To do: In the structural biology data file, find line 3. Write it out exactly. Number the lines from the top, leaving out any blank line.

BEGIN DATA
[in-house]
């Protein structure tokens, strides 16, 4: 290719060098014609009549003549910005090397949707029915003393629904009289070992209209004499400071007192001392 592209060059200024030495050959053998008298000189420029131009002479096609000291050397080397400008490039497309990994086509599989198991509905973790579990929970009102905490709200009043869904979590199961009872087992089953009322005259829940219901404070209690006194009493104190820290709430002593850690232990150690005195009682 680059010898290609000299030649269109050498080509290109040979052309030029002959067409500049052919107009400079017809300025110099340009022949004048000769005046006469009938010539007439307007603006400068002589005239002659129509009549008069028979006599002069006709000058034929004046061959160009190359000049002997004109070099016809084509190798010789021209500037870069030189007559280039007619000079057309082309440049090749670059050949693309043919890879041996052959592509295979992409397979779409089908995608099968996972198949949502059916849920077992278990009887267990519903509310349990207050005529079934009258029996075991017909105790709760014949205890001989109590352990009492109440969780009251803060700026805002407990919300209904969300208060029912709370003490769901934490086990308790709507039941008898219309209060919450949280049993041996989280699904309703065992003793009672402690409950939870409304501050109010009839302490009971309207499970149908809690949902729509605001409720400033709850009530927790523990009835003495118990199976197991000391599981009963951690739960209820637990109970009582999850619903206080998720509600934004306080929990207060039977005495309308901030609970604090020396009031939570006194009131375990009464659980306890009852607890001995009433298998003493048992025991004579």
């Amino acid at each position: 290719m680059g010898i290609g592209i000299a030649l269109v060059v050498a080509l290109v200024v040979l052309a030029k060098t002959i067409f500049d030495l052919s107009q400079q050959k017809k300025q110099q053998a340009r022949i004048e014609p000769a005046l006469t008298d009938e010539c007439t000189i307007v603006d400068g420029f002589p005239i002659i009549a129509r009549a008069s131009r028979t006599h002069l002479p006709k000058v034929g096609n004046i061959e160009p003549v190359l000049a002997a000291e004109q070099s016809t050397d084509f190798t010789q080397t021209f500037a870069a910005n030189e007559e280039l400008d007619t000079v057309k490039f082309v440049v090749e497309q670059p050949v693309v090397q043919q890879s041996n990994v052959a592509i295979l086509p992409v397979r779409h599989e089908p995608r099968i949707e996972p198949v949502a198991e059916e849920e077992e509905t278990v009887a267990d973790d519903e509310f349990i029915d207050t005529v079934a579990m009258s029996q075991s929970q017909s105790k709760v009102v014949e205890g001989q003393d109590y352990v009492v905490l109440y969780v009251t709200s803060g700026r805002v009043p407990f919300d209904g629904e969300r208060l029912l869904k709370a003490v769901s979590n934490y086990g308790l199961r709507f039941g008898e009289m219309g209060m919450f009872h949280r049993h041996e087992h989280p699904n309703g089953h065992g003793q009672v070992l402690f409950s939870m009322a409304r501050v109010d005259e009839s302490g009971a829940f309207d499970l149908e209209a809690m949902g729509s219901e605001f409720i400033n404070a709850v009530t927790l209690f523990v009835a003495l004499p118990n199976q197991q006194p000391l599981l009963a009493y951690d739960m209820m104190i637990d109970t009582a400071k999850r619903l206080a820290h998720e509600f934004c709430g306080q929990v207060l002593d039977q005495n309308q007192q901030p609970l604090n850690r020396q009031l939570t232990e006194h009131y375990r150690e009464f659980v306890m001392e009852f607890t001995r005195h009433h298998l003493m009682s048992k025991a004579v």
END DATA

């Amino acid at each position: 290719m680059g010898i290609g592209i000299a030649l269109v060059v050498a080509l290109v200024v040979l052309a030029k060098t002959i067409f500049d030495l052919s107009q400079q050959k017809k300025q110099q053998a340009r022949i004048e014609p000769a005046l006469t008298d009938e010539c007439t000189i307007v603006d400068g420029f002589p005239i002659i009549a129509r009549a008069s131009r028979t006599h002069l002479p006709k000058v034929g096609n004046i061959e160009p003549v190359l000049a002997a000291e004109q070099s016809t050397d084509f190798t010789q080397t021209f500037a870069a910005n030189e007559e280039l400008d007619t000079v057309k490039f082309v440049v090749e497309q670059p050949v693309v090397q043919q890879s041996n990994v052959a592509i295979l086509p992409v397979r779409h599989e089908p995608r099968i949707e996972p198949v949502a198991e059916e849920e077992e509905t278990v009887a267990d973790d519903e509310f349990i029915d207050t005529v079934a579990m009258s029996q075991s929970q017909s105790k709760v009102v014949e205890g001989q003393d109590y352990v009492v905490l109440y969780v009251t709200s803060g700026r805002v009043p407990f919300d209904g629904e969300r208060l029912l869904k709370a003490v769901s979590n934490y086990g308790l199961r709507f039941g008898e009289m219309g209060m919450f009872h949280r049993h041996e087992h989280p699904n309703g089953h065992g003793q009672v070992l402690f409950s939870m009322a409304r501050v109010d005259e009839s302490g009971a829940f309207d499970l149908e209209a809690m949902g729509s219901e605001f409720i400033n404070a709850v009530t927790l209690f523990v009835a003495l004499p118990n199976q197991q006194p000391l599981l009963a009493y951690d739960m209820m104190i637990d109970t009582a400071k999850r619903l206080a820290h998720e509600f934004c709430g306080q929990v207060l002593d039977q005495n309308q007192q901030p609970l604090n850690r020396q009031l939570t232990e006194h009131y375990r150690e009464f659980v306890m001392e009852f607890t001995r005195h009433h298998l003493m009682s048992k025991a004579v």